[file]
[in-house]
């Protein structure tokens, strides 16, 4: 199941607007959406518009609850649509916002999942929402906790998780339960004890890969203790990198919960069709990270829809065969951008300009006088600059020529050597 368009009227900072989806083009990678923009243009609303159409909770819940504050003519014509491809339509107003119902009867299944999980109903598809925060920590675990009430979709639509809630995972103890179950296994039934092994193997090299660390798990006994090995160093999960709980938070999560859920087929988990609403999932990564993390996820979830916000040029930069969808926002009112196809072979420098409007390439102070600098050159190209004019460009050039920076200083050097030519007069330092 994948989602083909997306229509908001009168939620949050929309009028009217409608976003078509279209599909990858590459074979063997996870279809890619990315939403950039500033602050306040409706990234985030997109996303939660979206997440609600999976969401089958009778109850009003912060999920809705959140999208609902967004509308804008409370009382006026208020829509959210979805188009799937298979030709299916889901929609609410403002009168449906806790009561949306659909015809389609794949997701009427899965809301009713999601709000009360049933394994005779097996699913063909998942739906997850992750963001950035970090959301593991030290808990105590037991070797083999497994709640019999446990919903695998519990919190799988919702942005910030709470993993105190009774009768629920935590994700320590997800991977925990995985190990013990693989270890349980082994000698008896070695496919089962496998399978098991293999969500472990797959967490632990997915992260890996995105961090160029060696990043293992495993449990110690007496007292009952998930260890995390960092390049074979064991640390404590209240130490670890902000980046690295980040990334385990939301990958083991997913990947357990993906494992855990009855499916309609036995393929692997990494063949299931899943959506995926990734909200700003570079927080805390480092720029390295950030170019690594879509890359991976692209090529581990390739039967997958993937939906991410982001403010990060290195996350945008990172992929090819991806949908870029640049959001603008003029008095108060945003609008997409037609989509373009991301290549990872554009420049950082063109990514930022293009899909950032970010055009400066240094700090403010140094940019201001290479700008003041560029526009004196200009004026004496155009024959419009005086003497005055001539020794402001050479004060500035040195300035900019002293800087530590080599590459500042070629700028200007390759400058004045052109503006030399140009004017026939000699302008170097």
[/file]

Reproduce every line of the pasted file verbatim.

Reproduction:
[in-house]
């Protein structure tokens, strides 16, 4: 199941607007959406518009609850649509916002999942929402906790998780339960004890890969203790990198919960069709990270829809065969951008300009006088600059020529050597 368009009227900072989806083009990678923009243009609303159409909770819940504050003519014509491809339509107003119902009867299944999980109903598809925060920590675990009430979709639509809630995972103890179950296994039934092994193997090299660390798990006994090995160093999960709980938070999560859920087929988990609403999932990564993390996820979830916000040029930069969808926002009112196809072979420098409007390439102070600098050159190209004019460009050039920076200083050097030519007069330092 994948989602083909997306229509908001009168939620949050929309009028009217409608976003078509279209599909990858590459074979063997996870279809890619990315939403950039500033602050306040409706990234985030997109996303939660979206997440609600999976969401089958009778109850009003912060999920809705959140999208609902967004509308804008409370009382006026208020829509959210979805188009799937298979030709299916889901929609609410403002009168449906806790009561949306659909015809389609794949997701009427899965809301009713999601709000009360049933394994005779097996699913063909998942739906997850992750963001950035970090959301593991030290808990105590037991070797083999497994709640019999446990919903695998519990919190799988919702942005910030709470993993105190009774009768629920935590994700320590997800991977925990995985190990013990693989270890349980082994000698008896070695496919089962496998399978098991293999969500472990797959967490632990997915992260890996995105961090160029060696990043293992495993449990110690007496007292009952998930260890995390960092390049074979064991640390404590209240130490670890902000980046690295980040990334385990939301990958083991997913990947357990993906494992855990009855499916309609036995393929692997990494063949299931899943959506995926990734909200700003570079927080805390480092720029390295950030170019690594879509890359991976692209090529581990390739039967997958993937939906991410982001403010990060290195996350945008990172992929090819991806949908870029640049959001603008003029008095108060945003609008997409037609989509373009991301290549990872554009420049950082063109990514930022293009899909950032970010055009400066240094700090403010140094940019201001290479700008003041560029526009004196200009004026004496155009024959419009005086003497005055001539020794402001050479004060500035040195300035900019002293800087530590080599590459500042070629700028200007390759400058004045052109503006030399140009004017026939000699302008170097």